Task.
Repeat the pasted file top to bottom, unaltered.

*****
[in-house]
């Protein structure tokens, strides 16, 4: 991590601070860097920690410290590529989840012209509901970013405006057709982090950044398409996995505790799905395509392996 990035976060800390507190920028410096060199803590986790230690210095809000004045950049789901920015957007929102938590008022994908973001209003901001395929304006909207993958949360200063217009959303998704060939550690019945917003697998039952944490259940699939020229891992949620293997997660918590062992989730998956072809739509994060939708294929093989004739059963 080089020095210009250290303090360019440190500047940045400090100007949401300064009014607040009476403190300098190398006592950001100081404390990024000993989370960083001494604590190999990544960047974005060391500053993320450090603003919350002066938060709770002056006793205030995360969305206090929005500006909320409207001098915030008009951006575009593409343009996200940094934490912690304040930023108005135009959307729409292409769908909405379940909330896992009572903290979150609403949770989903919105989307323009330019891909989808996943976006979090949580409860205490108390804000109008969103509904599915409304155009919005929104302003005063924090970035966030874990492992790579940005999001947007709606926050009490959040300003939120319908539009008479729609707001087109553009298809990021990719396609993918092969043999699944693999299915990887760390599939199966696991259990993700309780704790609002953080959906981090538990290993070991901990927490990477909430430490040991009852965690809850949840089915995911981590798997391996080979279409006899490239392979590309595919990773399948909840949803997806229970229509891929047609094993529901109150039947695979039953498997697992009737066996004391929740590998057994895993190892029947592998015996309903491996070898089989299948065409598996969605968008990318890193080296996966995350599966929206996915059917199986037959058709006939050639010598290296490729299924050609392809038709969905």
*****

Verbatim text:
[in-house]
């Protein structure tokens, strides 16, 4: 991590601070860097920690410290590529989840012209509901970013405006057709982090950044398409996995505790799905395509392996 990035976060800390507190920028410096060199803590986790230690210095809000004045950049789901920015957007929102938590008022994908973001209003901001395929304006909207993958949360200063217009959303998704060939550690019945917003697998039952944490259940699939020229891992949620293997997660918590062992989730998956072809739509994060939708294929093989004739059963 080089020095210009250290303090360019440190500047940045400090100007949401300064009014607040009476403190300098190398006592950001100081404390990024000993989370960083001494604590190999990544960047974005060391500053993320450090603003919350002066938060709770002056006793205030995360969305206090929005500006909320409207001098915030008009951006575009593409343009996200940094934490912690304040930023108005135009959307729409292409769908909405379940909330896992009572903290979150609403949770989903919105989307323009330019891909989808996943976006979090949580409860205490108390804000109008969103509904599915409304155009919005929104302003005063924090970035966030874990492992790579940005999001947007709606926050009490959040300003939120319908539009008479729609707001087109553009298809990021990719396609993918092969043999699944693999299915990887760390599939199966696991259990993700309780704790609002953080959906981090538990290993070991901990927490990477909430430490040991009852965690809850949840089915995911981590798997391996080979279409006899490239392979590309595919990773399948909840949803997806229970229509891929047609094993529901109150039947695979039953498997697992009737066996004391929740590998057994895993190892029947592998015996309903491996070898089989299948065409598996969605968008990318890193080296996966995350599966929206996915059917199986037959058709006939050639010598290296490729299924050609392809038709969905």